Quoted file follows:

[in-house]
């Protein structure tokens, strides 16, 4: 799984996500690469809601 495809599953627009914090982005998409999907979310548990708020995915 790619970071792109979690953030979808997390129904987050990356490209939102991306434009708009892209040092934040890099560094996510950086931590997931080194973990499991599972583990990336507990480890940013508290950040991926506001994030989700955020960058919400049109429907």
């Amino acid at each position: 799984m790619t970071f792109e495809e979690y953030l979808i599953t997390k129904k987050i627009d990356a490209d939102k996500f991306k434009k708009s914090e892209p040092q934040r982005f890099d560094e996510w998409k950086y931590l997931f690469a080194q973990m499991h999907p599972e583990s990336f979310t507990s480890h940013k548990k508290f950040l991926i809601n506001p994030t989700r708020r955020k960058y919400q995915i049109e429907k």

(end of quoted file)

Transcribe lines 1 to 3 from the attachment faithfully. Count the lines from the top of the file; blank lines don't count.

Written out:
[in-house]
């Protein structure tokens, strides 16, 4: 799984996500690469809601 495809599953627009914090982005998409999907979310548990708020995915 790619970071792109979690953030979808997390129904987050990356490209939102991306434009708009892209040092934040890099560094996510950086931590997931080194973990499991599972583990990336507990480890940013508290950040991926506001994030989700955020960058919400049109429907």
């Amino acid at each position: 799984m790619t970071f792109e495809e979690y953030l979808i599953t997390k129904k987050i627009d990356a490209d939102k996500f991306k434009k708009s914090e892209p040092q934040r982005f890099d560094e996510w998409k950086y931590l997931f690469a080194q973990m499991h999907p599972e583990s990336f979310t507990s480890h940013k548990k508290f950040l991926i809601n506001p994030t989700r708020r955020k960058y919400q995915i049109e429907k």